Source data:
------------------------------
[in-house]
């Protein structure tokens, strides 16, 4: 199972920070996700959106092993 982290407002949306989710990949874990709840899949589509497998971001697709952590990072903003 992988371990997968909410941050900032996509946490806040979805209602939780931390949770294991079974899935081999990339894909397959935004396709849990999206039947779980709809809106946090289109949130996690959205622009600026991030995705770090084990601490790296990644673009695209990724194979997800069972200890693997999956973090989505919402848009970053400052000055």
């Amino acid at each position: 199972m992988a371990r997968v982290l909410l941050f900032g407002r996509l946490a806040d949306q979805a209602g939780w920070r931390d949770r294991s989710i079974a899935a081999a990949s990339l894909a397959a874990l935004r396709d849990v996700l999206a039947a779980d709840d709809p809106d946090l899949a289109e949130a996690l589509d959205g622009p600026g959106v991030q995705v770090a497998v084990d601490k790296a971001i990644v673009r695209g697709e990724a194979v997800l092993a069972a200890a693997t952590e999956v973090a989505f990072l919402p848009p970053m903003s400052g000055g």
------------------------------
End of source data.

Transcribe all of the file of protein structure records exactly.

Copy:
[in-house]
């Protein structure tokens, strides 16, 4: 199972920070996700959106092993 982290407002949306989710990949874990709840899949589509497998971001697709952590990072903003 992988371990997968909410941050900032996509946490806040979805209602939780931390949770294991079974899935081999990339894909397959935004396709849990999206039947779980709809809106946090289109949130996690959205622009600026991030995705770090084990601490790296990644673009695209990724194979997800069972200890693997999956973090989505919402848009970053400052000055």
């Amino acid at each position: 199972m992988a371990r997968v982290l909410l941050f900032g407002r996509l946490a806040d949306q979805a209602g939780w920070r931390d949770r294991s989710i079974a899935a081999a990949s990339l894909a397959a874990l935004r396709d849990v996700l999206a039947a779980d709840d709809p809106d946090l899949a289109e949130a996690l589509d959205g622009p600026g959106v991030q995705v770090a497998v084990d601490k790296a971001i990644v673009r695209g697709e990724a194979v997800l092993a069972a200890a693997t952590e999956v973090a989505f990072l919402p848009p970053m903003s400052g000055g």